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moon shots and expensive projects, and they go to partnerships or stakes in companies. also, the cloud computing and going green has been a huge focus for the company. from what i can understand google glass is still part of , the research lab, but the sales strategy will go through the cloud team. caroline: this has been going on quietly for a couple of years. they have been using this in businesses already. reporter: right. google is finally talking about it. they have been having manufacturing logistics. health care companies have been using google glass. sometimes they were wavering and it was never clear that they were pulling the plug. this is a vote of confidence for those companies now that google is committed to publicly talking about it. caroline: is it over for the consumer dream? they are not going to go chasing snapchat phone glasses. is it done for you and i?
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is it all about the enterprise? reporter: i don't think so. the ceo of google and the vr division, they are still thinking of augmented reality. that is the dream where you can overplay the real world with the digital world. thinking -- are glass top them to be a lot more careful. you can see that google will probably be much more conservative than they were in the past. certainly, competitors like apple, facebook, snap, microsoft, they are pushing forward fast with ar. i doubt google will give up on this. caroline: talk to us about another great scoop you have. we are also seeing google backtracking a little bit in google fiber. what's the story? there's another shakeup in terms of who's in charge. reporter: it has been confusing. there are people in the industry and even in google who are not entirely clear. at one point, it was this big challenge that broadband and cable companies that are often monopolies in the markets, and
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google came in with fast service, cheaper prices. from what i could tell in the markets they were in, consumers were pretty happy with it. they had this big plan to go to 20 cities that fell back. there ceo left in october. his replacement came in february. within five months, he also departs. they don't have a replacement. they haven't given a reason for why he departed so quickly. from what i could tell, he was still sorting out exactly what the strategy is. they bought a company that does wireless, and are talking about using new spectrum waves and exploring the new technical capabilities of delivering internet. caroline: so has it been -- it has been scaled back significantly. are they expecting it to remain smaller? reporter: it's unclear. from the best i can gather,
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executives that follow -- at alpha that really care about the product. they really want faster internet. one could say the goal of google fiber was to improve internet speeds and reduce prices. they spent a lot of money on that, but they did do that. faster and cheaper internet is good for alphabet and google. i do think they are thinking of different ways they could actually scale this with a sort of technology, a breakthrough in technology, not just a business model. a lot of the work is digging up trenches. that is not something google historically has liked. caroline: a great story. check it out on thank you, mark bergen. let's return to our coverage of the fortune brainstorm tech conference in aspen. we sat down with the instagram coo, and emily chang discussed how the platform is advertising. >> one in five mobile minutes is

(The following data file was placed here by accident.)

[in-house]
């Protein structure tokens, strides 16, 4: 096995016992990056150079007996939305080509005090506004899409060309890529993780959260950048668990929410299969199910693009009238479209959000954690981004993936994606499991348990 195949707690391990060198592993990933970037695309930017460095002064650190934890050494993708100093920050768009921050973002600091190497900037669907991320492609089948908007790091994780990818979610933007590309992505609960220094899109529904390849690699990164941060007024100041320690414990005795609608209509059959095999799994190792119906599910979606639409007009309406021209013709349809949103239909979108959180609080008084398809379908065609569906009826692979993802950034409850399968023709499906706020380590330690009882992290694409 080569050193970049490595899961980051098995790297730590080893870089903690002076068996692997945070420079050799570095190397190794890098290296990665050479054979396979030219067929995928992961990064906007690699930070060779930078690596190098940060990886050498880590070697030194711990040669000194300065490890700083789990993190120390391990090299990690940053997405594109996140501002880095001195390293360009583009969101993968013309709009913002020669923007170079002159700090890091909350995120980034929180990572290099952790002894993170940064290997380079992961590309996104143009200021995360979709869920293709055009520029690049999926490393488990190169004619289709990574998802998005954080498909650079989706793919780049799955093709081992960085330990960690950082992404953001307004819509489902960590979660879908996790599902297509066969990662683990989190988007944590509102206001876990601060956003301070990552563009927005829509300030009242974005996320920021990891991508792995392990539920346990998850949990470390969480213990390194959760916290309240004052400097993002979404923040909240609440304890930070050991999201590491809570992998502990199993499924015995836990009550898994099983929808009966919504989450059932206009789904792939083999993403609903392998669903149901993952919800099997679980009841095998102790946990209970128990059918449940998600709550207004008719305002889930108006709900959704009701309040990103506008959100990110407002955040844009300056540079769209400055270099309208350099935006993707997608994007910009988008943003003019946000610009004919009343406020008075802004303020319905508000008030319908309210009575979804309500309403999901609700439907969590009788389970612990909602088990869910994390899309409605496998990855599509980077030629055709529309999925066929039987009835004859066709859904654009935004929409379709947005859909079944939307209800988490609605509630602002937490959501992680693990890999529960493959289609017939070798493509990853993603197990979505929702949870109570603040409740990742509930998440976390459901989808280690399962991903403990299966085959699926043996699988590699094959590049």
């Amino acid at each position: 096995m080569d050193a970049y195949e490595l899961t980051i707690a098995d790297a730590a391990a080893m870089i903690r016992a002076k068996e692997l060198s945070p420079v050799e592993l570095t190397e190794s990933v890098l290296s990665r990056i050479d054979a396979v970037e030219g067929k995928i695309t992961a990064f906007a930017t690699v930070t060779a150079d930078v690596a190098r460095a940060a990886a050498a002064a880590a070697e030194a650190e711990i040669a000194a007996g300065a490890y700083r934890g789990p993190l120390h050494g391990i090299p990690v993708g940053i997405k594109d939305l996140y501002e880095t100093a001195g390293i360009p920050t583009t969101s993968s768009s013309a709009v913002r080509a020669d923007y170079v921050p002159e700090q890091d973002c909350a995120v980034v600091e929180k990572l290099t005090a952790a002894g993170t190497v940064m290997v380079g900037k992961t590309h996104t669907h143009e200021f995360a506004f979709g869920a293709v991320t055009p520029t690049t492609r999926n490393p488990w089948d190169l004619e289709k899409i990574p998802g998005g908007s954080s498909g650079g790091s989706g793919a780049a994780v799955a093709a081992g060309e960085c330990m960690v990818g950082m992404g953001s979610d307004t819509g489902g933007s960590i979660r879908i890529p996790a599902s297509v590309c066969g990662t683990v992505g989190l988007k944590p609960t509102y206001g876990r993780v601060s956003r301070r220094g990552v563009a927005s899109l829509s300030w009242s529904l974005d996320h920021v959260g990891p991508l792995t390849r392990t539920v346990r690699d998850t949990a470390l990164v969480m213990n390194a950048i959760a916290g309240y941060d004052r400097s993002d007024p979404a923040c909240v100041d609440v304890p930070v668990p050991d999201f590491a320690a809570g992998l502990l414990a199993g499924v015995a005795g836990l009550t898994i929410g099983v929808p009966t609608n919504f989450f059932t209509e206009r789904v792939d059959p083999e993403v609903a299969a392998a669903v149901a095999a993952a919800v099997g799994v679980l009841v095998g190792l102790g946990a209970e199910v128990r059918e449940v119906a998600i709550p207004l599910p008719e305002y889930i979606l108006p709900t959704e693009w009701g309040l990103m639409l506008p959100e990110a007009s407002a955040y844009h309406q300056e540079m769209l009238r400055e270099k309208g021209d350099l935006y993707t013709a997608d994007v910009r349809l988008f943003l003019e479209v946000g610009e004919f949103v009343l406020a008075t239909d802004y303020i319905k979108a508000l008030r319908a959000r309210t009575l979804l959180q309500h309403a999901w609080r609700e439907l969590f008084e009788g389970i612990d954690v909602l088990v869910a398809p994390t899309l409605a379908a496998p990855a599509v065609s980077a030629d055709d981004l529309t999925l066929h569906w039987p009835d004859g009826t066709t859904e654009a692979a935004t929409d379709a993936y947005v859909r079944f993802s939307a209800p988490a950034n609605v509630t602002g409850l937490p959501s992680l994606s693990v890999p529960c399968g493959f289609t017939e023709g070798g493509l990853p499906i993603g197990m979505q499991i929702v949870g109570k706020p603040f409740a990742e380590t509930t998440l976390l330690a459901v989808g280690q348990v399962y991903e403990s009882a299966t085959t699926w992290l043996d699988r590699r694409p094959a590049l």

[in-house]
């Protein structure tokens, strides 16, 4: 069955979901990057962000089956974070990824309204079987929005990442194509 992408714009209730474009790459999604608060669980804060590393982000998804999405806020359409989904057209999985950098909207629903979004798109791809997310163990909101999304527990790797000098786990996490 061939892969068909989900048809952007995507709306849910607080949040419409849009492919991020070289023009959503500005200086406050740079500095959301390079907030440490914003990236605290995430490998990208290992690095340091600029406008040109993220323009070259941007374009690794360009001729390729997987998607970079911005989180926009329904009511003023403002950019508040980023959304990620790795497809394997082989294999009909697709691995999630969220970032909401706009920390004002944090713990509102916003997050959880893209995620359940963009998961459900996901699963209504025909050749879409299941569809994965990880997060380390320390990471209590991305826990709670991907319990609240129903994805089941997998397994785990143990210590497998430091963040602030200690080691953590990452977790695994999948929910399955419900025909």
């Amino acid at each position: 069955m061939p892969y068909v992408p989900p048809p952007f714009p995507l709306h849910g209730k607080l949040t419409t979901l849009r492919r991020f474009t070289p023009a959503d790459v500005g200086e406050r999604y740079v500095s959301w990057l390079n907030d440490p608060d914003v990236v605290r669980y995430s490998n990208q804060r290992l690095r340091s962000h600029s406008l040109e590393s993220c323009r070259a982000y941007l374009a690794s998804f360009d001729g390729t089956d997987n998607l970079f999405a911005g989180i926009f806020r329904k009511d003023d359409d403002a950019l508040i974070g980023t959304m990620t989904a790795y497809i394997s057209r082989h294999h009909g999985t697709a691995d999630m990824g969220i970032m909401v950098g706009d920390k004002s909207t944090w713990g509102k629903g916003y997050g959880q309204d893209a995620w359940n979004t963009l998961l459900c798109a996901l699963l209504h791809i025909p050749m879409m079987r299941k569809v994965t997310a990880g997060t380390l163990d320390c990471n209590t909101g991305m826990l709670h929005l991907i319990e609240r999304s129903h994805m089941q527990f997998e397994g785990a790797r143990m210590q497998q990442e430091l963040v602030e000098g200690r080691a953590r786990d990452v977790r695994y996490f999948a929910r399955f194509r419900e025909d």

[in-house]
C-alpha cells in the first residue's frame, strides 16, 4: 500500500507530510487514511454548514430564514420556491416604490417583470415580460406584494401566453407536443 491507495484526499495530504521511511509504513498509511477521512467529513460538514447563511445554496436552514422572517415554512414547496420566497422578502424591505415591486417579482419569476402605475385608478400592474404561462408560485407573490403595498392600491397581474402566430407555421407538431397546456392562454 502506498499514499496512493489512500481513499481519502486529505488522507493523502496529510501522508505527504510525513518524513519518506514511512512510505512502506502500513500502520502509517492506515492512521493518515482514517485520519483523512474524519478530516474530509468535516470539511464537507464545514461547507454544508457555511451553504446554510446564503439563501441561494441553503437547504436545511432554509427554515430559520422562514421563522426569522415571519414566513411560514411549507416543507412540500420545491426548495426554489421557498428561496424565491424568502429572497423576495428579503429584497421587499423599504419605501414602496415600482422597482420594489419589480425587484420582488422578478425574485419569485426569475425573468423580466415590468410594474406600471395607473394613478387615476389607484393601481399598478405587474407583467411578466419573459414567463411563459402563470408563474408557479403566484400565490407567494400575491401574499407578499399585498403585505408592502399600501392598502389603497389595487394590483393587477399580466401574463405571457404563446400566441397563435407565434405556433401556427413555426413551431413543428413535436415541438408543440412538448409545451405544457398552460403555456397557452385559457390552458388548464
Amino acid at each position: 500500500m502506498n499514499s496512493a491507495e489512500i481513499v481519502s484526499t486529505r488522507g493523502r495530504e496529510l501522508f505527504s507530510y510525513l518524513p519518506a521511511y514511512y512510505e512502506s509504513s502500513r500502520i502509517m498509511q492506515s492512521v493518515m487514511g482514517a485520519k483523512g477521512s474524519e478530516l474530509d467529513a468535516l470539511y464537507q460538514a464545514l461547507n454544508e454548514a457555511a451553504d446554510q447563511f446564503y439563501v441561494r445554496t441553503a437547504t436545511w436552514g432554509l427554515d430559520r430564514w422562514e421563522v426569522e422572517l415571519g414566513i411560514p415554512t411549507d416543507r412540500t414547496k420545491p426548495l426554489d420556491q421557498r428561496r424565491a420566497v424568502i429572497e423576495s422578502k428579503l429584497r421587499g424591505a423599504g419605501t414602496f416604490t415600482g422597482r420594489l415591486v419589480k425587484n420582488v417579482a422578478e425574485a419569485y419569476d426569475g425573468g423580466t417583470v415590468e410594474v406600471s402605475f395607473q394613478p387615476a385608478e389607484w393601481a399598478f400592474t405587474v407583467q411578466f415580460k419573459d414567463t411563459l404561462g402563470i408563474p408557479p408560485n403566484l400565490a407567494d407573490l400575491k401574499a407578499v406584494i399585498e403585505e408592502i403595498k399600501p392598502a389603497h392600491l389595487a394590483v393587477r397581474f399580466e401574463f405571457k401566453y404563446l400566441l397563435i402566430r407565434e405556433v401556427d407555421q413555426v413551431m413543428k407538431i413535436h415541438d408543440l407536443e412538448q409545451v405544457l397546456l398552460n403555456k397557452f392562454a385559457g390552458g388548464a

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spent on facebook and instagram. there are 2 billion people using facebook and 700 million using instagram. businesses need to be on both. what's interesting about the instagram community is that people in the community really want to hear from businesses. about half of our community or 80%, connects with the business voluntarily. they want to hear from businesses. we have been focused on helping businesses big and small advertise on instagram, advertising feed, and instagram stories. we just started advertising there, and helping businesses develop a presence and connect with new customers and connect more deeply with existing customers. we are seeing businesses are finding great success on instagram. caroline: how would you rate the success of instagram stories so far? >> it's been great. if you think back a year ago this time, instagram stories did not exist. now there are 250 million people
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using it every day. they are not just sharing highlights, but all of their moments and telling their full story. that can come from businesses as well. of the most-watched stories on instagram stories, a third come from businesses. what that shows is that people want to hear from businesses in feed, but also in instagram stories. emily: instagram may be the one facebook platform where e-commerce actually works. i know you are doing some experimentation. you have partnerships with j.crew end coach and club monaco. how are the partnerships? >> it has been interesting. people come to instagram because they want to connect with businesses and their friends and family. sometimes when people are coming, they want inspiration. sometimes they want to be able to act. they see a great pair of shoes